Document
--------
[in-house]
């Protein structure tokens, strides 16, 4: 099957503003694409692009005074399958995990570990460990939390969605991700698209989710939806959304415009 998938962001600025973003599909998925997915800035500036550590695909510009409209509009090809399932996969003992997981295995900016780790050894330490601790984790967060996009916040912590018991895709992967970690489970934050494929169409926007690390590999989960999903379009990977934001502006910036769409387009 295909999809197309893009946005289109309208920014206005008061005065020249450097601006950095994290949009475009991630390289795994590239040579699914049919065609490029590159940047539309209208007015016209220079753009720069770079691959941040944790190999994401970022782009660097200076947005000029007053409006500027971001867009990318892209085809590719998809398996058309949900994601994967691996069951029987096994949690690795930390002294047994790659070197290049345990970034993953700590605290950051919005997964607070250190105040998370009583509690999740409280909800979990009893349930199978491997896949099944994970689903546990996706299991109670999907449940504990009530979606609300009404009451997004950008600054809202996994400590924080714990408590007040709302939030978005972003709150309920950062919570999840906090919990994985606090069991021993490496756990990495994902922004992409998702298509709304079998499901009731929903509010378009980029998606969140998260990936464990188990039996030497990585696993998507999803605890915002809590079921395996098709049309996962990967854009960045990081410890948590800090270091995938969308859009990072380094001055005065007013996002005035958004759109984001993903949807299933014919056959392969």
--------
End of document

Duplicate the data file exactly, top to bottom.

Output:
[in-house]
């Protein structure tokens, strides 16, 4: 099957503003694409692009005074399958995990570990460990939390969605991700698209989710939806959304415009 998938962001600025973003599909998925997915800035500036550590695909510009409209509009090809399932996969003992997981295995900016780790050894330490601790984790967060996009916040912590018991895709992967970690489970934050494929169409926007690390590999989960999903379009990977934001502006910036769409387009 295909999809197309893009946005289109309208920014206005008061005065020249450097601006950095994290949009475009991630390289795994590239040579699914049919065609490029590159940047539309209208007015016209220079753009720069770079691959941040944790190999994401970022782009660097200076947005000029007053409006500027971001867009990318892209085809590719998809398996058309949900994601994967691996069951029987096994949690690795930390002294047994790659070197290049345990970034993953700590605290950051919005997964607070250190105040998370009583509690999740409280909800979990009893349930199978491997896949099944994970689903546990996706299991109670999907449940504990009530979606609300009404009451997004950008600054809202996994400590924080714990408590007040709302939030978005972003709150309920950062919570999840906090919990994985606090069991021993490496756990990495994902922004992409998702298509709304079998499901009731929903509010378009980029998606969140998260990936464990188990039996030497990585696993998507999803605890915002809590079921395996098709049309996962990967854009960045990081410890948590800090270091995938969308859009990072380094001055005065007013996002005035958004759109984001993903949807299933014919056959392969």